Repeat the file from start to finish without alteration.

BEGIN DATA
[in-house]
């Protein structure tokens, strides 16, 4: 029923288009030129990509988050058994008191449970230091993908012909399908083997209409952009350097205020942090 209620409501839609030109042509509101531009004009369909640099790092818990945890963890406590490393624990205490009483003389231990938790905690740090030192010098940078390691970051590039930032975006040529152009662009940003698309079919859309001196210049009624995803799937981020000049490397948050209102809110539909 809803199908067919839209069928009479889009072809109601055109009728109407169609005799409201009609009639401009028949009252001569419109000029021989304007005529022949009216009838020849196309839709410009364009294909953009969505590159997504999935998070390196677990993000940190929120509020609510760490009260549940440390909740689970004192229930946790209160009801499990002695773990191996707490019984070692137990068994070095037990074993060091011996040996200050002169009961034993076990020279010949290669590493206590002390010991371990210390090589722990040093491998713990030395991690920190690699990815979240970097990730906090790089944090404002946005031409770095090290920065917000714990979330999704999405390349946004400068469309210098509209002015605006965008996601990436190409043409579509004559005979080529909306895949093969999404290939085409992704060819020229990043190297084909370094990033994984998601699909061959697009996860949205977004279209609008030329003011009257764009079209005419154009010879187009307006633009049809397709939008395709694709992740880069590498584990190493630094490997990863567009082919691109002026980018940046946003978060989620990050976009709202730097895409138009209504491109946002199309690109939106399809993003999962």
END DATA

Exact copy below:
[in-house]
């Protein structure tokens, strides 16, 4: 029923288009030129990509988050058994008191449970230091993908012909399908083997209409952009350097205020942090 209620409501839609030109042509509101531009004009369909640099790092818990945890963890406590490393624990205490009483003389231990938790905690740090030192010098940078390691970051590039930032975006040529152009662009940003698309079919859309001196210049009624995803799937981020000049490397948050209102809110539909 809803199908067919839209069928009479889009072809109601055109009728109407169609005799409201009609009639401009028949009252001569419109000029021989304007005529022949009216009838020849196309839709410009364009294909953009969505590159997504999935998070390196677990993000940190929120509020609510760490009260549940440390909740689970004192229930946790209160009801499990002695773990191996707490019984070692137990068994070095037990074993060091011996040996200050002169009961034993076990020279010949290669590493206590002390010991371990210390090589722990040093491998713990030395991690920190690699990815979240970097990730906090790089944090404002946005031409770095090290920065917000714990979330999704999405390349946004400068469309210098509209002015605006965008996601990436190409043409579509004559005979080529909306895949093969999404290939085409992704060819020229990043190297084909370094990033994984998601699909061959697009996860949205977004279209609008030329003011009257764009079209005419154009010879187009307006633009049809397709939008395709694709992740880069590498584990190493630094490997990863567009082919691109002026980018940046946003978060989620990050976009709202730097895409138009209504491109946002199309690109939106399809993003999962």